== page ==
Séminaire : Francesco Findeisen et Alessandro Maggioni, doctorants du programme CITIES, Mercredi 4 novembre 2015, 17h-19h

15 octobre 2015

Présentation des travaux des doctorants du programme Cities


Mercredi 4 novembre 2015


Sciences Po Salle H405

28 rue des Saint-Pères, 75007 Paris


Nous aurons le plaisir d’écouter :


Francesco Findeisen

Francesco Findeisen is a doctoral fellow at the Max Planck Sciences Po Center on Coping with Instability in Market Societies (MaxPo). Before joining Sciences Po, he studied sociology, political science, and philosophy at Humboldt Universität zu Berlin, New York University, and the London School of Economics. His dissertation compares the history of urban infrastructure finance as aspect of metropolitan governance in London and New York.

Title and abstract of the presentation
Financing urban infrastructure, governing urban futures

London authorities coordinate the financial arrangement for the extension of London Underground’s Northern Line and bring the project underway four years into the longest period of public sector austerity in the UK and as London’s population reportedly peaked. The process governing urban infrastructures makes a difference to the physical shape the infrastructure takes in the near future; and in the more distant future, to the urban fabric. Financing urban infrastructures is always a political process, embedded in a global capitalist political economy of infrastructure finance, productive of space.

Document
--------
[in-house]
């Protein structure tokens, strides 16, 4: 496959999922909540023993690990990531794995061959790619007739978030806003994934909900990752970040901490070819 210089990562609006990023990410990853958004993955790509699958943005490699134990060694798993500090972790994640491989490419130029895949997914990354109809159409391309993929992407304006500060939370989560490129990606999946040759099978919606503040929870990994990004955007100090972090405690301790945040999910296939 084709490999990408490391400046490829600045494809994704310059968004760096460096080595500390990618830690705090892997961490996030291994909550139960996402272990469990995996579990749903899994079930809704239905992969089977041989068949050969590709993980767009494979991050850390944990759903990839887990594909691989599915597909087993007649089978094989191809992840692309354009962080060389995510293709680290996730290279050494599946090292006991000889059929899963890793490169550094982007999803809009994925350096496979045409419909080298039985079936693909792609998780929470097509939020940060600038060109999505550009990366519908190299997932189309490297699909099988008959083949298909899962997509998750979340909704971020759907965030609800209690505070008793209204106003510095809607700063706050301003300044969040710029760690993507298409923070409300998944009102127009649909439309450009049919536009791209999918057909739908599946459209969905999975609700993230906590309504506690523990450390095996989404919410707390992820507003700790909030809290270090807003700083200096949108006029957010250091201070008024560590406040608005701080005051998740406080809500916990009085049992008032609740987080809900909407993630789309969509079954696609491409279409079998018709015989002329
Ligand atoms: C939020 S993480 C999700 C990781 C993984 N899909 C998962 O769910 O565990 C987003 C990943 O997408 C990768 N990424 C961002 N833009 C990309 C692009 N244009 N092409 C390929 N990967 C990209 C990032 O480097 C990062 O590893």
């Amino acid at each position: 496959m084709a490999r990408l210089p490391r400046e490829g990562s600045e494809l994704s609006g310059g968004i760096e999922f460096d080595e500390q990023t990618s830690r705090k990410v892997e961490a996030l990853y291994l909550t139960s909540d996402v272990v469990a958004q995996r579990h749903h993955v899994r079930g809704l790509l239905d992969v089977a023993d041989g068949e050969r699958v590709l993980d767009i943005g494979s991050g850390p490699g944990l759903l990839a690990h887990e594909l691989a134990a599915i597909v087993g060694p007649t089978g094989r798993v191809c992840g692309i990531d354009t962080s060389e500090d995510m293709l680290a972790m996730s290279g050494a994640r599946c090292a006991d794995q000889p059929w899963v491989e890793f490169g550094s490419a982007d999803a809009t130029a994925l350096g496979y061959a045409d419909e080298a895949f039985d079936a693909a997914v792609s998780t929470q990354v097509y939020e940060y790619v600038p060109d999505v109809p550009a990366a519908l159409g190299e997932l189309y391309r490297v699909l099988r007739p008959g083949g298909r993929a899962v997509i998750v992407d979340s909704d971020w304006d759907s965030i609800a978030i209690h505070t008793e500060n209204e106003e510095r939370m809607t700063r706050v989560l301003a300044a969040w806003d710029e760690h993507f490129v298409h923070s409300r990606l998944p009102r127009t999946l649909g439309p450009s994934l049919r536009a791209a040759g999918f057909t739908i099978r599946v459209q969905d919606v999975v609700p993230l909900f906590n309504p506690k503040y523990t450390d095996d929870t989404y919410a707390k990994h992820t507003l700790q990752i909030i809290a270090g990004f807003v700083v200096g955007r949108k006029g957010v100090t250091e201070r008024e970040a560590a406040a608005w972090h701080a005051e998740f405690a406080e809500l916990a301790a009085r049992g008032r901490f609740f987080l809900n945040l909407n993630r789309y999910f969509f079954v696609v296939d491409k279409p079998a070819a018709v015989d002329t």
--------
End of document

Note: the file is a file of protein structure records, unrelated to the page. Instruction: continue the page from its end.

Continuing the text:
Alessandro Maggioni

Alessandro Maggioni is a PhD student in urban sociology in co-tutelle agreement between Università degli Studi di Milano-Bicocca (Urbeur) and Sciences Po Paris (CEE). His dissertation deals with the role of urban government in the regulation of urban logistic infrastructures with a focus on the agri-food markets in Milan (Sogemi) and in Paris (Rungis), assuming an historical perspective and adopting a path dependence and a neo-institutional approach.

Title and abstract of the presentation
The governance of urban infrastructure facing the local impact of logistic revolution

The paper aims at testing a theoretical framework to study the role of urban governance processes in regulating the development of urban wholesale fresh food markets, considered as key urban infrastructures facing the pressures linked to the logistic revolution of the perishable food supply chain. As other urban infrastructures, they can be considered as the results of political, social and economic forces compromises. A path dependence theoretical approach and a neo-institutional framework are developed to tracing the change of infrastructural policies. The preliminary interpretations of the Milanese case are presented.

Collective discussion.


Affiche 04-11-2015